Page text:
Mayor Adams Reveals New Directives Encouraging Responsible Drone Usage From Harlem To Hollis

July 21, 2023

New York City Mayor Eric Adams today announced that the city is issuing new rules setting forth a permitting process and guidelines for the take-off and landing of unmanned aircraft in New York City.

The rules include building inspections, infrastructure inspections, and capital project planning. Additionally, the rules ensure the proper safeguards are in place to protect the safety and privacy of all New Yorkers.

“Today, New York City is flying into the future, using drones to make city services faster and safer, and likely saving taxpayer dollars as well,” said Mayor Adams. “Drones are already saving lives, such as in the tragic garage collapse in Lower Manhattan, but their true potential is just taking off. With these rules, we are paving the way for drones to help in New Yorkers’ everyday lives — not just in emergency situations. Drones are going to allow us to make façade inspections faster and safer, help us inspect and maintain our bridges, tunnels, and critical infrastructure, and allow us to monitor our beaches more easily for unauthorized swimmers and hazardous conditions, among other things. This is how we ‘Get Stuff Done’ for New Yorkers.”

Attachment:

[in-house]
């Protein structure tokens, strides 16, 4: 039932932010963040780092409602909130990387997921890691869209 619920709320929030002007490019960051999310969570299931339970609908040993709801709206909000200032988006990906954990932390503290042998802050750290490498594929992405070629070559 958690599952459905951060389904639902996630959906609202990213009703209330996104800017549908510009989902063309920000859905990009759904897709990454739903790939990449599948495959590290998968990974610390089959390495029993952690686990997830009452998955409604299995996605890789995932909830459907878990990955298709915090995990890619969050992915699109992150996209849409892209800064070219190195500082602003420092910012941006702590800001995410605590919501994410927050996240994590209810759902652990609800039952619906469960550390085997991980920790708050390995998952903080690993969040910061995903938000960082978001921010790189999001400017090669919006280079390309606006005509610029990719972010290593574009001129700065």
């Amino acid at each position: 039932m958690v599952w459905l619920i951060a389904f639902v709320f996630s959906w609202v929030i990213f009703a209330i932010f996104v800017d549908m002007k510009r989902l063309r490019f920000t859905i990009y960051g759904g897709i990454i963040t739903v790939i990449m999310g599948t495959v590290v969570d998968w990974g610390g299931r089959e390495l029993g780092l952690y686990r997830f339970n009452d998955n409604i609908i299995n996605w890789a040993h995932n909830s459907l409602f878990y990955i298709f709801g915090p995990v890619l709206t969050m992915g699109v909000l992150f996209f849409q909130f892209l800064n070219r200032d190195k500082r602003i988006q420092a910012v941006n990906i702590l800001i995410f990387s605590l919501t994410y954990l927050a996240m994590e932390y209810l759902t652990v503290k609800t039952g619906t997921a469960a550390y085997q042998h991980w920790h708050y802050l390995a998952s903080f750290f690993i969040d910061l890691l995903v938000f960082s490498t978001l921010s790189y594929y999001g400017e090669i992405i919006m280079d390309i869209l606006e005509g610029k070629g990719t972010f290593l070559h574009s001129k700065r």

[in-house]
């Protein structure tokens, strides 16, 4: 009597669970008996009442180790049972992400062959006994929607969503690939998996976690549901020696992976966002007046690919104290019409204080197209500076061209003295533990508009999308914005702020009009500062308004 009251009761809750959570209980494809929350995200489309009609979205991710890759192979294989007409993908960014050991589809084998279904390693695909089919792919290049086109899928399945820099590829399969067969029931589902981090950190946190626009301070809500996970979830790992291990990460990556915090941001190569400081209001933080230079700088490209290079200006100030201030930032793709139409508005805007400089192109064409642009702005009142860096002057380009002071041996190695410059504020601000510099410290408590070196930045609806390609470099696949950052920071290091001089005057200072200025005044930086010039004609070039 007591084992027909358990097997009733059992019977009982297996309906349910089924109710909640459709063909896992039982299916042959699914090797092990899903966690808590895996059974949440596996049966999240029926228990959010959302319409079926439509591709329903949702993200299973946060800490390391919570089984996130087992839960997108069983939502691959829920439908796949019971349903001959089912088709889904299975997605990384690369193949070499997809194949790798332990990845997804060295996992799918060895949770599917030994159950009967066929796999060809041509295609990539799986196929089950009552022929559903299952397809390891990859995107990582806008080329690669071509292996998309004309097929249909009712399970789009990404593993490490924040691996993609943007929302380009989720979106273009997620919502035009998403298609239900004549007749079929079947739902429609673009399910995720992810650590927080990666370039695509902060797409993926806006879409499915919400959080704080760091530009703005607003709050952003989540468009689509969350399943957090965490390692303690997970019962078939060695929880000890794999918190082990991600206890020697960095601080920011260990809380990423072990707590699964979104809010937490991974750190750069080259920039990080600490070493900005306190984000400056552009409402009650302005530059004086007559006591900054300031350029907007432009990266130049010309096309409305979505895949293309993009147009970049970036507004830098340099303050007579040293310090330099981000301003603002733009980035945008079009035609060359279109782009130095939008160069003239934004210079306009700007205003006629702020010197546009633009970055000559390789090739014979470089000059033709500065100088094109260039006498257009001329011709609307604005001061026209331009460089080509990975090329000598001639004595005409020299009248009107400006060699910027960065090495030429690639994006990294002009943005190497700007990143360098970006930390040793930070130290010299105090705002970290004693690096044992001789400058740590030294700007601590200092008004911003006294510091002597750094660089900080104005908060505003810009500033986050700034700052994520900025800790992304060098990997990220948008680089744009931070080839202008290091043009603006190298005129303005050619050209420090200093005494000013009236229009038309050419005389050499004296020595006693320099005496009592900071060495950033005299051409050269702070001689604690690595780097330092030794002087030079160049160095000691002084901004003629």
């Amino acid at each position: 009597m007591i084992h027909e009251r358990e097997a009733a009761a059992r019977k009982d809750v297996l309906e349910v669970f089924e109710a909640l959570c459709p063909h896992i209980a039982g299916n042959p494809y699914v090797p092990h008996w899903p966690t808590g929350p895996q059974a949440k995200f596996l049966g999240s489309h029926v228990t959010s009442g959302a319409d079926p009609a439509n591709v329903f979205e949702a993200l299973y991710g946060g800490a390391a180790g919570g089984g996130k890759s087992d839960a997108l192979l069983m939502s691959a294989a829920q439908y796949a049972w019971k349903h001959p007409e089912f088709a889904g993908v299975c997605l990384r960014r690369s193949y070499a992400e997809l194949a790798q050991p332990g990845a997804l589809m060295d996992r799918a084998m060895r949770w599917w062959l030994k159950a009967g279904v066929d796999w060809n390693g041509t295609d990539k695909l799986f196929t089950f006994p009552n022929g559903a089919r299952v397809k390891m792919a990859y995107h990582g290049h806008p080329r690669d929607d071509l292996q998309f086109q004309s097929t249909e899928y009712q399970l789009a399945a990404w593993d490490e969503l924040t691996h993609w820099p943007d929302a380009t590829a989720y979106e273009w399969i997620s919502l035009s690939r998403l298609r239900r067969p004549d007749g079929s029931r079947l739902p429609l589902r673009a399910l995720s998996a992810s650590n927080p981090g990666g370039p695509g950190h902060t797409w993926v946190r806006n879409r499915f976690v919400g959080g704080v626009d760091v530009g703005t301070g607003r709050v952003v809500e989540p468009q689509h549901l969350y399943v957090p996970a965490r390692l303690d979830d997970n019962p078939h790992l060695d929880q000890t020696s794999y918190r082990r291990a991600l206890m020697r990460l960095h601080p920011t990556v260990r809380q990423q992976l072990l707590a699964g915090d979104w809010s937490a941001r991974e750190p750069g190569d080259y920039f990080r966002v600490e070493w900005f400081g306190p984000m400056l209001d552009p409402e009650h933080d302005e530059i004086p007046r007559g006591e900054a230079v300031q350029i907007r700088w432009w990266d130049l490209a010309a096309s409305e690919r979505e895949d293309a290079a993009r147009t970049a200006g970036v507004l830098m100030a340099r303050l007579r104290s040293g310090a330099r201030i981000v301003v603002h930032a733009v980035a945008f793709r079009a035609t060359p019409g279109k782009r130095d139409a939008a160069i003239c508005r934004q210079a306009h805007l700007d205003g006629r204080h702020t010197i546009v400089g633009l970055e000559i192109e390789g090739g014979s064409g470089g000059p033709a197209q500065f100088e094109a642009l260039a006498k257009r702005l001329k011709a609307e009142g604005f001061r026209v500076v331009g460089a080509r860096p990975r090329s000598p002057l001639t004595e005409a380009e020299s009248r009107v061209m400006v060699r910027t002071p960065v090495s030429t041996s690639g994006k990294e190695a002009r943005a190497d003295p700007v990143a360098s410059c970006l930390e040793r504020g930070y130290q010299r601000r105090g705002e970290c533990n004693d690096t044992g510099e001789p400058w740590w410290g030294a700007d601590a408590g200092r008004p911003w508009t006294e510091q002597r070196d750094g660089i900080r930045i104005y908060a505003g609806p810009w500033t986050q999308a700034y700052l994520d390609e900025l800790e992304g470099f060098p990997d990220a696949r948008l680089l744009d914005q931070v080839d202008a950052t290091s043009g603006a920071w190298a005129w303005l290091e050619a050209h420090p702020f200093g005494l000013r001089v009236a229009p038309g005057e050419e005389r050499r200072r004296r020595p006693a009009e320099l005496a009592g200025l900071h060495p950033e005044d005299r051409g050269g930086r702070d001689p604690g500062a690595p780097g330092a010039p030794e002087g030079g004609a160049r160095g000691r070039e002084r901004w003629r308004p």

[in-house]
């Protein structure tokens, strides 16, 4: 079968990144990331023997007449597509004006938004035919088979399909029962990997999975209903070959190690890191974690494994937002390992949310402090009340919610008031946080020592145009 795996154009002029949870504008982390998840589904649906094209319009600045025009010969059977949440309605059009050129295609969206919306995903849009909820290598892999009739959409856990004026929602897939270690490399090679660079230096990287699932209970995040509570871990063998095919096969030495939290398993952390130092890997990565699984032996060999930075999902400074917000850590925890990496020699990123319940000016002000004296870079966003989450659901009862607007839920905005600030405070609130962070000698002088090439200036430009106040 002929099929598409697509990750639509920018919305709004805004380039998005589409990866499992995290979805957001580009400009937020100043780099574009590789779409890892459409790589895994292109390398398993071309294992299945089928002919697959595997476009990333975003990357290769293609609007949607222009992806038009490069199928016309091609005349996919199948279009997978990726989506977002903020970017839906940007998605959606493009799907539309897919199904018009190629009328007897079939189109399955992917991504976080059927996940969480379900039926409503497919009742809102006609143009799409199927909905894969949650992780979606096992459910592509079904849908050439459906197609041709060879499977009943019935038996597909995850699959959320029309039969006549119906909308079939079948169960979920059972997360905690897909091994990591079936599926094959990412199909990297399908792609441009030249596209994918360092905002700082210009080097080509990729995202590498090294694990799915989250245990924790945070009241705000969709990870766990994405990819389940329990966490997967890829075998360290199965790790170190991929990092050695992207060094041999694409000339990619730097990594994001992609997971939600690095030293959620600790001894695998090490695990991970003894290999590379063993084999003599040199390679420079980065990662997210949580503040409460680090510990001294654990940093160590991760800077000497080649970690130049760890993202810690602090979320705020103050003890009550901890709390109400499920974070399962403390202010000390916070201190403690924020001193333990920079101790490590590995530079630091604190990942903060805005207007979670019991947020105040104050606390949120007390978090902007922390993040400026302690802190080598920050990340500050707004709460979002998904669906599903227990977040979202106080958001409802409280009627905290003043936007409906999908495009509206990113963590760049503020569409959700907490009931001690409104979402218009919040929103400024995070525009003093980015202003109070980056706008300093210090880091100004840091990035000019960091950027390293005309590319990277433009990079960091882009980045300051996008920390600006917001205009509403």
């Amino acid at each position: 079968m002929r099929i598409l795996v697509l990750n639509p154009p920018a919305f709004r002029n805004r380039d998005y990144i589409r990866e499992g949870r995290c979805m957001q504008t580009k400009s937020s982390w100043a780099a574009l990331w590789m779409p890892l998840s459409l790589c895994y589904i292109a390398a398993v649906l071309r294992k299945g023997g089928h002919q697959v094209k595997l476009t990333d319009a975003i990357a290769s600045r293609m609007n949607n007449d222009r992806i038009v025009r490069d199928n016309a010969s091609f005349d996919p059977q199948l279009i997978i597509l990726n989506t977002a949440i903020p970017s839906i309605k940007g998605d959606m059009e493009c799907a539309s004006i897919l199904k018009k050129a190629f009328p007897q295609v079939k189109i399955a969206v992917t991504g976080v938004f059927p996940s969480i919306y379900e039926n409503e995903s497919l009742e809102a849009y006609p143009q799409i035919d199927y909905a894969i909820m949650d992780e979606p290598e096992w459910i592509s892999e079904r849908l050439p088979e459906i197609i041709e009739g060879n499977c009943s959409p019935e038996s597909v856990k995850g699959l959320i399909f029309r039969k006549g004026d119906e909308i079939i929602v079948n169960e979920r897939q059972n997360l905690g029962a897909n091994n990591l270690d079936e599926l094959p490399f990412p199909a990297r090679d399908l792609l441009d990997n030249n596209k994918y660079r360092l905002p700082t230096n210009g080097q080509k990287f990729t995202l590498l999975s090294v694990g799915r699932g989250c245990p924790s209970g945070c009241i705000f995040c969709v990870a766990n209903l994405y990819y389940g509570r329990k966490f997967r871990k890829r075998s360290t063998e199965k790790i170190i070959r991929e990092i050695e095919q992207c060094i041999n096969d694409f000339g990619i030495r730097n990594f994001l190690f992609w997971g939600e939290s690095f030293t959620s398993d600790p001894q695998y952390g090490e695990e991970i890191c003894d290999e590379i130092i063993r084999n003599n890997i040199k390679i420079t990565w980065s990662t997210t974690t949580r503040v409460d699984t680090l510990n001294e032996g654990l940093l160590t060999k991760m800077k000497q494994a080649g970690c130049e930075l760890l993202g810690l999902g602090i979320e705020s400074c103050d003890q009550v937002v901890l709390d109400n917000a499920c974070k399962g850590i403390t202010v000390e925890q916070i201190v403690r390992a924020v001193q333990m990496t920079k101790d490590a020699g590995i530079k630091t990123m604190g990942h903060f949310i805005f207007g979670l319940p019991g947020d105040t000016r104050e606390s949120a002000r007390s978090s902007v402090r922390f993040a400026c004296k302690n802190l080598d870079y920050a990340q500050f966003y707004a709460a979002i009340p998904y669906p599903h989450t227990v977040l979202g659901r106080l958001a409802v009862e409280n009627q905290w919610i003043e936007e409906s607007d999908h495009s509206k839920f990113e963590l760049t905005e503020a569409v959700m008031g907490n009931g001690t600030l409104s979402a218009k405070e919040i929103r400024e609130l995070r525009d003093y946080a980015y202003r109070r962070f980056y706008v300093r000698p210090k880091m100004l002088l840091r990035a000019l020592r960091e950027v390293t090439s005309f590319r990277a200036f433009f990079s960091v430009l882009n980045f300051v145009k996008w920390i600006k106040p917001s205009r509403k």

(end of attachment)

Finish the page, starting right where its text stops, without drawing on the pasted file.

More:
“To keep our infrastructure strong and sound our operational agencies are getting eyes in the sky,” said Deputy Mayor Meera Joshi. “360 degrees views, going where humans can’t, drones will vastly increase the effectiveness and quality of our critical infrastructure inspections and ultimately the safety of New York City.”